This discussion especially addresses stimulant medications used to treat ADHD.


All stimulant medications (meds) have similar effects, but some benefits may be more evident with one vs another.  Some kids will selectively respond best to meds in the Methylphenidate chain (Ritalin, Concerta, Focalin, Metadate, Methylin, Daytrana).  Some will selectively respond best to meds in the Amphetamine chain (Dexedrine, Dextrostat, Adderall, Vyvanse).  Most kids will derive benefit from both types of meds, but may have somewhat superior effects from one med group vs another, and kids sometimes have more side effects on one med group vs another.  To further complicate judgment, even when the basic chemical ingredient is precisely the same, e.g. Concerta and Metadate, kids sometimes exhibit superior response to one med vs another. 




No matter which stimulant med is used, MOST children receive MOST of the following benefits:

* Improved attention to and completion of assigned tasks at home (like chores and homework) and school (like reading and writing).

* Better at following directions.  Improved ability to organize and carry out assigned work effectively.  Improved organization and legibility of written work.

* Reduced "off-task" daydreaming and fooling around.

* More patience with frustrating matters (like waiting) and people (like siblings).

* Much improved alertness and energy.

* More expressive drawings; more details included in drawings.

* More expressive use of language, using more descriptive words.

* Better eye contact.

* Ability to complete homework (and sometimes even chores!) much faster, more accurately, and more independently.


Children who have significant Hyperactivity and Impulsivity, should especially be quieter when being quiet is expected, less restless, more patient, better able to wait in line at school or for attention at home, and usually much less prone to interrupt others and to disrupt classes or family / community activities.   Grandparents and other relatives usually notice children are more attentive and far more cooperative.  Siblings and peers often state they “seem nicer,” usually because they are able to play together without the frequency and severity of conflicts and arguments which was typical of their pre-treatment behavior.




* Reduced appetite during the hours the med is active.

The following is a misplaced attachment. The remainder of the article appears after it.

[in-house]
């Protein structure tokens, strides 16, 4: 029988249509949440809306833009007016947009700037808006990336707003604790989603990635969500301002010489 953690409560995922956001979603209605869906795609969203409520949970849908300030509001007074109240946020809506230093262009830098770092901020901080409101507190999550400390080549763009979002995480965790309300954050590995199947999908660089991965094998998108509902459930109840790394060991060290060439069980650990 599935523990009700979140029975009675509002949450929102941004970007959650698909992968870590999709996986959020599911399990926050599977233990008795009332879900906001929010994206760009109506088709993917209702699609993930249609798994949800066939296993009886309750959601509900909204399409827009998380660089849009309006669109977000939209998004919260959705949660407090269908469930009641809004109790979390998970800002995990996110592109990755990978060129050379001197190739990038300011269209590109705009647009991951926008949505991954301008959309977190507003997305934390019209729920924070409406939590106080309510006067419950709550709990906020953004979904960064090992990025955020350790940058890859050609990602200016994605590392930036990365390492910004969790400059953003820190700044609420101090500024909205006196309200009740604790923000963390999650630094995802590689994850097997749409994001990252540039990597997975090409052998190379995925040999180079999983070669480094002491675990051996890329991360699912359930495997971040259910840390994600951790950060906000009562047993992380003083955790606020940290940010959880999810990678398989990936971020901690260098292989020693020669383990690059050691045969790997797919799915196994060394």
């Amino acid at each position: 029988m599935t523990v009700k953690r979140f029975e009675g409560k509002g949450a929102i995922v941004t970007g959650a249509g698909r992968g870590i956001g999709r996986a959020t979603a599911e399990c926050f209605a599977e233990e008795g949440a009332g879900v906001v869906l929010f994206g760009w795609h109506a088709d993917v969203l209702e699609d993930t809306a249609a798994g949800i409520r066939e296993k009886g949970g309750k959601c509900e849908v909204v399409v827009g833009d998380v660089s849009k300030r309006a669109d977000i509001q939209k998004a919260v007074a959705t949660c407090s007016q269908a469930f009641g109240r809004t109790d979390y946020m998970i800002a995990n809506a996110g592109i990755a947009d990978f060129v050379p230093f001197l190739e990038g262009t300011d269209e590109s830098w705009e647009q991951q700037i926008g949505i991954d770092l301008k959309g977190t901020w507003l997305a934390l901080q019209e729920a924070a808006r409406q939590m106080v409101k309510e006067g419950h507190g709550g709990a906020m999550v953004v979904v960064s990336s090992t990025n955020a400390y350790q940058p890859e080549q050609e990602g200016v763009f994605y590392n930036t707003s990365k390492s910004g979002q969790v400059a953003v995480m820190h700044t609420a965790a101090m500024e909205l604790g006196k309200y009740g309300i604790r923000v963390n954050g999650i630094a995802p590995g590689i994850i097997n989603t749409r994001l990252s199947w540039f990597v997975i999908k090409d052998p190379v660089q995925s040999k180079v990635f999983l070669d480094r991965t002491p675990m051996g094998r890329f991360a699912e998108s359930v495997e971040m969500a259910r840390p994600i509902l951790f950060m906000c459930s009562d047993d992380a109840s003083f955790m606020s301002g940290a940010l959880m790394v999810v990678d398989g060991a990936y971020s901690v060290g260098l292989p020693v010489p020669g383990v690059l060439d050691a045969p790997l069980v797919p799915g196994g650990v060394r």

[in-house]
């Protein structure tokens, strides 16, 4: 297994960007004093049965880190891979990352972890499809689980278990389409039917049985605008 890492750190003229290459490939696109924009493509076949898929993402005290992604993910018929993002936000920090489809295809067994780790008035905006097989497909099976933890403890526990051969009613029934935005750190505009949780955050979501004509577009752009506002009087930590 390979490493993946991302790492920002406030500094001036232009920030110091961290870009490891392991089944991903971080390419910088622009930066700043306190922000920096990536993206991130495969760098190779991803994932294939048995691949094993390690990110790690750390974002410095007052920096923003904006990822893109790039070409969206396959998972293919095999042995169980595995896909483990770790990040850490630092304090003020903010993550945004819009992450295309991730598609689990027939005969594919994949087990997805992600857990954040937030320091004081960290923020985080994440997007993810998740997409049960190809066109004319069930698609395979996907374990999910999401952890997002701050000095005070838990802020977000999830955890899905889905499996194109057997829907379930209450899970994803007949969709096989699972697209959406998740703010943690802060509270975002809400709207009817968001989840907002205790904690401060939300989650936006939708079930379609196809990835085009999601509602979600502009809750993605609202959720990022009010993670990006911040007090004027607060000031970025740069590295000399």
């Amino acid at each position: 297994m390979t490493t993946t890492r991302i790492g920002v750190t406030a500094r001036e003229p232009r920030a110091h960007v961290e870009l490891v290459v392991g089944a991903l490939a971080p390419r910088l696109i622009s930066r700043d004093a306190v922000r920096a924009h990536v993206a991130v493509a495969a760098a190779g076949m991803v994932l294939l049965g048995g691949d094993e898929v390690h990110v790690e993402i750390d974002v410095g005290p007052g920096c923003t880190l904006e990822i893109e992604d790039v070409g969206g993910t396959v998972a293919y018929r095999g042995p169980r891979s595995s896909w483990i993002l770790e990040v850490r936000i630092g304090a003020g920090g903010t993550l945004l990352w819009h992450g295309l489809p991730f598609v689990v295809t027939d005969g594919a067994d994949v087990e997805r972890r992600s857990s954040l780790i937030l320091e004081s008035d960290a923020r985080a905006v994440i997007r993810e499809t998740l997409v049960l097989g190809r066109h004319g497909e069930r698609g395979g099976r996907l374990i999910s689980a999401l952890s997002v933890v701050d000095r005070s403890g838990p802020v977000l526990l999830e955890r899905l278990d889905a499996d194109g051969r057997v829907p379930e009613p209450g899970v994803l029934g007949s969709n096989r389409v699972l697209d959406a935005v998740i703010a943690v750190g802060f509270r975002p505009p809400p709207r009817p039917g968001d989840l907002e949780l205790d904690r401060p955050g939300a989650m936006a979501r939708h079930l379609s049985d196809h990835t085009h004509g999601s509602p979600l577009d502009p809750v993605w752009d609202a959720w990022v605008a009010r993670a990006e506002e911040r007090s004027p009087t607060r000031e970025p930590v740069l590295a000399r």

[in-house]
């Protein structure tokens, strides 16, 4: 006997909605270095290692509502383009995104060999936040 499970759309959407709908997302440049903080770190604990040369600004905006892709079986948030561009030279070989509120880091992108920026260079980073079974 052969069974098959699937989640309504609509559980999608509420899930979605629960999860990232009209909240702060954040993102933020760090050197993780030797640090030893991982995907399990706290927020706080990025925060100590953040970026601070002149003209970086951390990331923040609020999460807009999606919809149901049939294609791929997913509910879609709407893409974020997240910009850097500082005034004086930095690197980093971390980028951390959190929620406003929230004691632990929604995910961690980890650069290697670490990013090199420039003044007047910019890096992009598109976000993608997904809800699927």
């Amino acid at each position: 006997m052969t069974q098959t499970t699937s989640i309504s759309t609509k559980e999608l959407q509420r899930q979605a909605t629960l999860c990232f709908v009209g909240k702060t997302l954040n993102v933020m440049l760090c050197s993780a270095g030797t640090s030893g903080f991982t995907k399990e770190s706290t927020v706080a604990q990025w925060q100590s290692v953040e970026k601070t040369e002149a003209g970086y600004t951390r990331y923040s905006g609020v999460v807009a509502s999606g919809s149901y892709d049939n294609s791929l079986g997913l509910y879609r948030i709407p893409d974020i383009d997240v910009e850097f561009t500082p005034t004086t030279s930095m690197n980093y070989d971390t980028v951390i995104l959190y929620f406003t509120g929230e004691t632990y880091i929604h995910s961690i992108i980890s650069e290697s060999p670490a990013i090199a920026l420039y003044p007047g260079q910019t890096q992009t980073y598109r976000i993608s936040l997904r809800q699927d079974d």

* Modest initial weight loss.  This will normally " level out" in 1-2 months, then they will regain the lost weight during the next 2-3 months.

* Dry mouth (treat this with sugarless mints. Drinking water or drinking water more often is not as helpful.  Mints and gum generate more cavity-protecting saliva).

* Difficulty getting to sleep in the first 1-2 weeks of treatment.  (A great many children who have ADHD have had this problem prior to stimulant treatment).

* Acting more "moody" and sometimes irritable.  If this persists after two weeks, a change in the medication is often advisable.

* A small % of children develop a "sad" facial expression, droopy eyes, and become tearful and/or cry over even trifling frustrations.  Sometimes this disappears as soon as their dose in lowered.  More commonly a change in medication is advisable.

* Stomachaches, headaches, and nausea: 1 - These side effects are usually a problem only when the child has not eaten a reasonable breakfast! 2 - These "side" are almost as common when children (and adults) are given placebos (starch pills which look like real medicine but contain no active ingredients).  3 - Frequently children report these bodily sensations before they have taken meds in the morning, or late in the evening when the meds have long since worn off, or on days when they didn't take the medication.  4 - Sometimes these complaints really are a direct side effect of the medication, in which case changing to another preparation is advisable.